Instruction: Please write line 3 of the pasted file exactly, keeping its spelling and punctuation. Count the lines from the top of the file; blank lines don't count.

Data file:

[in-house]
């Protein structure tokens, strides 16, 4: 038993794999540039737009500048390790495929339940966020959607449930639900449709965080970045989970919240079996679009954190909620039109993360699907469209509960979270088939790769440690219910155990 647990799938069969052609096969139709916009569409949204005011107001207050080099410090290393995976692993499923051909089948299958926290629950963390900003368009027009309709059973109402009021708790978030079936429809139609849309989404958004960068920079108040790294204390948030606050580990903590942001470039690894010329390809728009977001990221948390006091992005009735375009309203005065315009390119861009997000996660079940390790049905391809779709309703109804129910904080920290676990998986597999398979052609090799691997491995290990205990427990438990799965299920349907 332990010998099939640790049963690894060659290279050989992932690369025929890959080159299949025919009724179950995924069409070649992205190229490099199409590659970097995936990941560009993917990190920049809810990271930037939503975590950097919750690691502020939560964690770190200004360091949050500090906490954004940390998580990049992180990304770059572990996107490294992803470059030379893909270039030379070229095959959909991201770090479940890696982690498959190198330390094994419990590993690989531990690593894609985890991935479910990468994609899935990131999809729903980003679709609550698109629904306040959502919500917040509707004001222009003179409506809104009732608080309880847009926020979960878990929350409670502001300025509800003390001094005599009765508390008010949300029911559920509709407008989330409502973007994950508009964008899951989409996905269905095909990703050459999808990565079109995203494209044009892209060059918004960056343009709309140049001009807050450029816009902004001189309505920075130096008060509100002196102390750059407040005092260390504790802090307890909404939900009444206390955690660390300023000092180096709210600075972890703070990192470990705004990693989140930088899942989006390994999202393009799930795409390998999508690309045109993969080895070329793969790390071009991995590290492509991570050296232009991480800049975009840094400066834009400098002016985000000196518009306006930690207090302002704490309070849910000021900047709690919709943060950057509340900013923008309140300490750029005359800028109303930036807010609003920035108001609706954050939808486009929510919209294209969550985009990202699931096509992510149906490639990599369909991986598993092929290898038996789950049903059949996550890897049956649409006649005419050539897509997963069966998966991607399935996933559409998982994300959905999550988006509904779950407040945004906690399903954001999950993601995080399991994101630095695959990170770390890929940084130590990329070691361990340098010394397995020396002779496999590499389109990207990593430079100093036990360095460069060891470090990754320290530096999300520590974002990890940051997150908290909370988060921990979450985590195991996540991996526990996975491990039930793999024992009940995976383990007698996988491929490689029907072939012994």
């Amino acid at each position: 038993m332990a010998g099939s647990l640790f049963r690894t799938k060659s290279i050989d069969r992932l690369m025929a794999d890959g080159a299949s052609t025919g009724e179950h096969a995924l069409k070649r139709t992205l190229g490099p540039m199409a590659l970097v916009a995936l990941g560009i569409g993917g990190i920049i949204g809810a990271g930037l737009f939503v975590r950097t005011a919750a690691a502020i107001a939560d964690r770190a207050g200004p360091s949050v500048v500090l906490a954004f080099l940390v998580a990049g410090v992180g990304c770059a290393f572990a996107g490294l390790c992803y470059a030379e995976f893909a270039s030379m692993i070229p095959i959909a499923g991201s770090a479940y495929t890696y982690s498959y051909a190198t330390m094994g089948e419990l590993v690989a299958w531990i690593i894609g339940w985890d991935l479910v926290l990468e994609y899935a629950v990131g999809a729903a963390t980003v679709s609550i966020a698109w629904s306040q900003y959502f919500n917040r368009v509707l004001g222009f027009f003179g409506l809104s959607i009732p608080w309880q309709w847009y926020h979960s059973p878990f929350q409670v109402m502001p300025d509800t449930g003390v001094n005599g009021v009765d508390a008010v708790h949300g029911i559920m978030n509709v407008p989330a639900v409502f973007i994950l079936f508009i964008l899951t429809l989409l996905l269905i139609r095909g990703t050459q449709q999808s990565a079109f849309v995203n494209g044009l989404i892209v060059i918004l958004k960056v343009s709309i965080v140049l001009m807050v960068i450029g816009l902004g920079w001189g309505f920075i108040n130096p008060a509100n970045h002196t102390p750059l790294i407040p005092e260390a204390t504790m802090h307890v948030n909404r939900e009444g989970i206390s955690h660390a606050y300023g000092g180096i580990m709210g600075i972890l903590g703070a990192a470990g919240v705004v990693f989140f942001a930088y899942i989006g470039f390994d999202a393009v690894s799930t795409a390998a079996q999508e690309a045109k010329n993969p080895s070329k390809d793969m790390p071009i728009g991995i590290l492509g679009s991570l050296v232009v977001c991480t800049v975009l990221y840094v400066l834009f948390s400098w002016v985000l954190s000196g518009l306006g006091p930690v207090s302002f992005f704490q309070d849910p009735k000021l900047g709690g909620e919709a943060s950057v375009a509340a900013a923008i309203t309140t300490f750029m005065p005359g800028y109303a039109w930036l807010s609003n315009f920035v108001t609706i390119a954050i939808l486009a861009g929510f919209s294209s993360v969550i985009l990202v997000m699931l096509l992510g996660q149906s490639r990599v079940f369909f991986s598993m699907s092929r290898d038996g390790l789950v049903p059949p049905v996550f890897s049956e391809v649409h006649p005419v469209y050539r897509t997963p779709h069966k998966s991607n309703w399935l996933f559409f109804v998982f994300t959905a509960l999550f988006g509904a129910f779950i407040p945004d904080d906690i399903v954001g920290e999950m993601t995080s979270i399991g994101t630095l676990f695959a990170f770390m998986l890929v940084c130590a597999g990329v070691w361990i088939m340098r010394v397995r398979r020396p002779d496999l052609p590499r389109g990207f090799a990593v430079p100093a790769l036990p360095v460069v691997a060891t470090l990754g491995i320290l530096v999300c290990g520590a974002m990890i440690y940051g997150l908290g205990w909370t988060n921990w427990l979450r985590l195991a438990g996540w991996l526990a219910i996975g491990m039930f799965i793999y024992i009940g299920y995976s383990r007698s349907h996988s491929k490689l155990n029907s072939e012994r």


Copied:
């Amino acid at each position: 038993m332990a010998g099939s647990l640790f049963r690894t799938k060659s290279i050989d069969r992932l690369m025929a794999d890959g080159a299949s052609t025919g009724e179950h096969a995924l069409k070649r139709t992205l190229g490099p540039m199409a590659l970097v916009a995936l990941g560009i569409g993917g990190i920049i949204g809810a990271g930037l737009f939503v975590r950097t005011a919750a690691a502020i107001a939560d964690r770190a207050g200004p360091s949050v500048v500090l906490a954004f080099l940390v998580a990049g410090v992180g990304c770059a290393f572990a996107g490294l390790c992803y470059a030379e995976f893909a270039s030379m692993i070229p095959i959909a499923g991201s770090a479940y495929t890696y982690s498959y051909a190198t330390m094994g089948e419990l590993v690989a299958w531990i690593i894609g339940w985890d991935l479910v926290l990468e994609y899935a629950v990131g999809a729903a963390t980003v679709s609550i966020a698109w629904s306040q900003y959502f919500n917040r368009v509707l004001g222009f027009f003179g409506l809104s959607i009732p608080w309880q309709w847009y926020h979960s059973p878990f929350q409670v109402m502001p300025d509800t449930g003390v001094n005599g009021v009765d508390a008010v708790h949300g029911i559920m978030n509709v407008p989330a639900v409502f973007i994950l079936f508009i964008l899951t429809l989409l996905l269905i139609r095909g990703t050459q449709q999808s990565a079109f849309v995203n494209g044009l989404i892209v060059i918004l958004k960056v343009s709309i965080v140049l001009m807050v960068i450029g816009l902004g920079w001189g309505f920075i108040n130096p008060a509100n970045h002196t102390p750059l790294i407040p005092e260390a204390t504790m802090h307890v948030n909404r939900e009444g989970i206390s955690h660390a606050y300023g000092g180096i580990m709210g600075i972890l903590g703070a990192a470990g919240v705004v990693f989140f942001a930088y899942i989006g470039f390994d999202a393009v690894s799930t795409a390998a079996q999508e690309a045109k010329n993969p080895s070329k390809d793969m790390p071009i728009g991995i590290l492509g679009s991570l050296v232009v977001c991480t800049v975009l990221y840094v400066l834009f948390s400098w002016v985000l954190s000196g518009l306006g006091p930690v207090s302002f992005f704490q309070d849910p009735k000021l900047g709690g909620e919709a943060s950057v375009a509340a900013a923008i309203t309140t300490f750029m005065p005359g800028y109303a039109w930036l807010s609003n315009f920035v108001t609706i390119a954050i939808l486009a861009g929510f919209s294209s993360v969550i985009l990202v997000m699931l096509l992510g996660q149906s490639r990599v079940f369909f991986s598993m699907s092929r290898d038996g390790l789950v049903p059949p049905v996550f890897s049956e391809v649409h006649p005419v469209y050539r897509t997963p779709h069966k998966s991607n309703w399935l996933f559409f109804v998982f994300t959905a509960l999550f988006g509904a129910f779950i407040p945004d904080d906690i399903v954001g920290e999950m993601t995080s979270i399991g994101t630095l676990f695959a990170f770390m998986l890929v940084c130590a597999g990329v070691w361990i088939m340098r010394v397995r398979r020396p002779d496999l052609p590499r389109g990207f090799a990593v430079p100093a790769l036990p360095v460069v691997a060891t470090l990754g491995i320290l530096v999300c290990g520590a974002m990890i440690y940051g997150l908290g205990w909370t988060n921990w427990l979450r985590l195991a438990g996540w991996l526990a219910i996975g491990m039930f799965i793999y024992i009940g299920y995976s383990r007698s349907h996988s491929k490689l155990n029907s072939e012994r």